In Richard Wurmbrand’s In God’s Underground, he describes one Christmas Eve he experienced along with other prisoners who were imprisoned during the brutal and long communistic regime of Romania.
“On Christmas Eve, prison talk became more serious. There were few quarrels, no swearing, little laughter. Every man thought of those he loved and there was a feeling of communion with the rest of mankind, which was usually so remote from our lives. I spoke of Christ, but all the time my feet and hands were cold as steel, my teeth chattered, and an icy lump of hunger in my stomach seemed to spread through my body until only the heart lived. When I stopped, a simple farming lad took up where I had left off. Aristar had never been to school. Yet he talked so naturally, describing the scene of the nativity as if it had happened in his own barn that week, that there were tears in the eyes of all who listened.
Someone began to sing in the prison that evening. At first his voice was quiet, and hardly came in among the thoughts that occupied my mind, of my wife and my son. But gradually the voice swelled wonderfully in the crisp, clear air until it echoed through the corridors and everybody stopped what they were doing. We were very quiet when he ceased. The guards, huddled in their quarters around a coke stove, did not stir all evening. We began to tell stories…”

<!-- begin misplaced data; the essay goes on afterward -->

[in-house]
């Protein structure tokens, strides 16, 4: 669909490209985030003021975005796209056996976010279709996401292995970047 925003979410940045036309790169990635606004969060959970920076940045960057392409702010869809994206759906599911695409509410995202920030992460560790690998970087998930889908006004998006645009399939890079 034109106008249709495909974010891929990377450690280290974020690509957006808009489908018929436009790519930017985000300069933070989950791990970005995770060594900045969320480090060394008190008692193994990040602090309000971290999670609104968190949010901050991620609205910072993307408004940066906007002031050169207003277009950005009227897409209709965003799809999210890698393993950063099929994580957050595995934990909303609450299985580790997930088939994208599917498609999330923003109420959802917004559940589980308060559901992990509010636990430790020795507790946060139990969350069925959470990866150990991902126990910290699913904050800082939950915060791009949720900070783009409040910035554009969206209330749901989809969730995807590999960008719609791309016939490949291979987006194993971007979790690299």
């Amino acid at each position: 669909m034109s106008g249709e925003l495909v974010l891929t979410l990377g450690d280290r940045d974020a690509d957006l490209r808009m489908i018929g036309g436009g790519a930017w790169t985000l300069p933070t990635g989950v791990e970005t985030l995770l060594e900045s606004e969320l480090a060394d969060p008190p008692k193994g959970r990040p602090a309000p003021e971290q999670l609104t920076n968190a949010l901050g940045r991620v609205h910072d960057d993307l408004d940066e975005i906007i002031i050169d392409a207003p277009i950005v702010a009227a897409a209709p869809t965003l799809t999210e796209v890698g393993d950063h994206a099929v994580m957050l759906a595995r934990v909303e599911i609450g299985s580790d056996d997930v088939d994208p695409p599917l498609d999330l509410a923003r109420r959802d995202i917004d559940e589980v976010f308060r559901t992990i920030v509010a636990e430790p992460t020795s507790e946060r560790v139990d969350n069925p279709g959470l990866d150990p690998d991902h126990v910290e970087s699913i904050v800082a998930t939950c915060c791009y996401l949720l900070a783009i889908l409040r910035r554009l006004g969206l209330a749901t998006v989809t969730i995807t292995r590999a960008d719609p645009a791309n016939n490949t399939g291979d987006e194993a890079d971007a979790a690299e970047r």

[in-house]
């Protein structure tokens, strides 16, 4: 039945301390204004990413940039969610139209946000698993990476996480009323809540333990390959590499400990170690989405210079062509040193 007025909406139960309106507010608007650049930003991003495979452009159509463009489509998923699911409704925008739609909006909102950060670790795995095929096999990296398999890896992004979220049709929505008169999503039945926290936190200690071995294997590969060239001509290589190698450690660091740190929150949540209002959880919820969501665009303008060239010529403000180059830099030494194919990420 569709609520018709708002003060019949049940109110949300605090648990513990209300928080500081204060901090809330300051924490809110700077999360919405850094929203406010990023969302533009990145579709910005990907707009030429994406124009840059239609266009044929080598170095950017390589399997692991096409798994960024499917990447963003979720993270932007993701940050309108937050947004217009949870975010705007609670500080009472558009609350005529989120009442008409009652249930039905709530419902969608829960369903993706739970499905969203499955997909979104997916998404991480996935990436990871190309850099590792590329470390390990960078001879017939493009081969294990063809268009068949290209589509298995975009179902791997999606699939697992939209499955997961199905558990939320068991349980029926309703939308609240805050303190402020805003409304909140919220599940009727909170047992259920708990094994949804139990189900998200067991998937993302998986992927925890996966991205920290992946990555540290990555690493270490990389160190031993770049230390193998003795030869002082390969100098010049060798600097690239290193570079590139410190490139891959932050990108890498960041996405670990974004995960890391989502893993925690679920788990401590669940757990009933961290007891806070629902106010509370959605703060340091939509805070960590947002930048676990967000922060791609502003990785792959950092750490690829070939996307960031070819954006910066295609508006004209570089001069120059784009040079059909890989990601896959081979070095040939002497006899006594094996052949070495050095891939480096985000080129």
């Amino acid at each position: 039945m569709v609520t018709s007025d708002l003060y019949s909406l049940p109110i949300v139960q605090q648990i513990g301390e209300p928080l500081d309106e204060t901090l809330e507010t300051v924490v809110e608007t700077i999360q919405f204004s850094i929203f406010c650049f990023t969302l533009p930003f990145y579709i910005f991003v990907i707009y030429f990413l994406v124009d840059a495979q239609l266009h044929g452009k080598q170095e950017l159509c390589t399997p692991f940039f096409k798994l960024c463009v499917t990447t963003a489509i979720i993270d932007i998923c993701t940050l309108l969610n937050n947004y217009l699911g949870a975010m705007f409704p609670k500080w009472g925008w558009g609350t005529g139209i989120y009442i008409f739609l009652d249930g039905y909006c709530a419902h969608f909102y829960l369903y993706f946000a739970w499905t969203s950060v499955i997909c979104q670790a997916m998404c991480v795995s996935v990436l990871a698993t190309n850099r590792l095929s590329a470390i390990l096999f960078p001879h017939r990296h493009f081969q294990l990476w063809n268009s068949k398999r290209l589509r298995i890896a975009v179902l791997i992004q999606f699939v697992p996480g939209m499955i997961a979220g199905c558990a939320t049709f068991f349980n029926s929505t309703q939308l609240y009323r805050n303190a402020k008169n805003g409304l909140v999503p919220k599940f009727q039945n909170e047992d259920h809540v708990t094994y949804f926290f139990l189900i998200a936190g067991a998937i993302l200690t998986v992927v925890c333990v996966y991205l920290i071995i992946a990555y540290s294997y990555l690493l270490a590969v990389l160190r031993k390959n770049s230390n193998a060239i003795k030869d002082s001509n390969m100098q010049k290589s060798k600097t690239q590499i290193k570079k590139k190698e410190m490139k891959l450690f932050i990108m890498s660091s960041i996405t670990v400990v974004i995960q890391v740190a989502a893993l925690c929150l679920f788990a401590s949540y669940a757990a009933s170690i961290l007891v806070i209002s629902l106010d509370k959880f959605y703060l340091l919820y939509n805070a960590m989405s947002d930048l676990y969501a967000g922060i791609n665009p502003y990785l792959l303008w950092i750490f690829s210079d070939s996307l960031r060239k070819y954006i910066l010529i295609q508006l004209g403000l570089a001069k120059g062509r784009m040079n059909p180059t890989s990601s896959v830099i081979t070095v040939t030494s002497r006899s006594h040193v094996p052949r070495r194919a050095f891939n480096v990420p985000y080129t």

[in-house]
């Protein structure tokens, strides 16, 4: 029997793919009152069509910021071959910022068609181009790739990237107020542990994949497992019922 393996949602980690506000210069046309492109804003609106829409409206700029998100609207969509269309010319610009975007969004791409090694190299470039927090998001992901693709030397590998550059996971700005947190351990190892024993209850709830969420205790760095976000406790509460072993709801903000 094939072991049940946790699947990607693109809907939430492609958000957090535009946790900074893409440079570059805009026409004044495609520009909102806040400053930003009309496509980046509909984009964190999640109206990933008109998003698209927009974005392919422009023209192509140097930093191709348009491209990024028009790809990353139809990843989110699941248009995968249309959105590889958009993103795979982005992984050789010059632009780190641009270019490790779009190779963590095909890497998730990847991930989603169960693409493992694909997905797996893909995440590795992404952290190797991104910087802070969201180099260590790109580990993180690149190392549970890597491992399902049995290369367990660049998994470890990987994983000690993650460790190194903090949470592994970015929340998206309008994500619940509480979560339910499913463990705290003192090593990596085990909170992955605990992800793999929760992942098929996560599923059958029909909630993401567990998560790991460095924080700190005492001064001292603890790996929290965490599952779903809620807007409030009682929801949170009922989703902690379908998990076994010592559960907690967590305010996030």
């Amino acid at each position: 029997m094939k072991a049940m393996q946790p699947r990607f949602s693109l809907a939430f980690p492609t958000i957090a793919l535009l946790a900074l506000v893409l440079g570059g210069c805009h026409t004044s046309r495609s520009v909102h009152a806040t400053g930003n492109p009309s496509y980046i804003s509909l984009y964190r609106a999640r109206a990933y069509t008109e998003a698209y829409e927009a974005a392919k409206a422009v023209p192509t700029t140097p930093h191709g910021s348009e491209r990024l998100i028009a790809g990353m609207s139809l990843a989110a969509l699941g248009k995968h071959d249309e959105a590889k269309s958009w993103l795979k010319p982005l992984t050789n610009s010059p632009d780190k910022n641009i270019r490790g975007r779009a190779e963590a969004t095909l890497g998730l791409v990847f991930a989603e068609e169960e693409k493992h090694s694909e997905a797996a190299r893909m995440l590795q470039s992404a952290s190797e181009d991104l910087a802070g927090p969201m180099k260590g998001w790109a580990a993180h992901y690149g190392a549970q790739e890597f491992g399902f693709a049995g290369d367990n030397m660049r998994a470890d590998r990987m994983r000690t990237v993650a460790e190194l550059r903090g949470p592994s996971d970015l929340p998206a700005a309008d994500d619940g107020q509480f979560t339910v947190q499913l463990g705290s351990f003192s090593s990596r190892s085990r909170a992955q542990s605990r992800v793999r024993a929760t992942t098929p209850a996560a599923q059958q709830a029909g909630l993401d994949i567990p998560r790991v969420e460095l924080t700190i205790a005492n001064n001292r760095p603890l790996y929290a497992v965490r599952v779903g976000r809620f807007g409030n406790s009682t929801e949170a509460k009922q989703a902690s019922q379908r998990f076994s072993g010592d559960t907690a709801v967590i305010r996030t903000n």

Wurmbrand notes in this autobiography that stories and humor are what gave him and other prisoners purpose during their hellish and drawn-out sentences. He notes that stories were commodities and valued as bread itself.
January 2, 2021 at 2:20 am
The most dramatic moment of testimony occurred when the witness stripped bare to the waist. Pointing to 18 deep scars on his neck, chest and back, 56-year-old Romanian minister Richard Wurmbrand, his suspenders hanging loosely behind him, his face streaked with anguish, told Chairman Thomas J. Dodd of Connecticut and the other members of the Senate Internal Security subcommittee looking into religious persecution by Communists, “My body represents Romania, my country, which has been tortured to a point that it can no longer weep. These marks on my body are my credentials.” Rev. Wurmbrand wasn’t whistling Dixie. Two years earlier, in June 1964, he had emerged from more than 14 years captivity in the Romanian gulag, during which time Communist Party secret police tortured him insidiously: they wanted him to confess to the supposed political nature of his church-related activities, as well as to inform on men and women who had participated in clandestine religious ceremonies. He never cracked.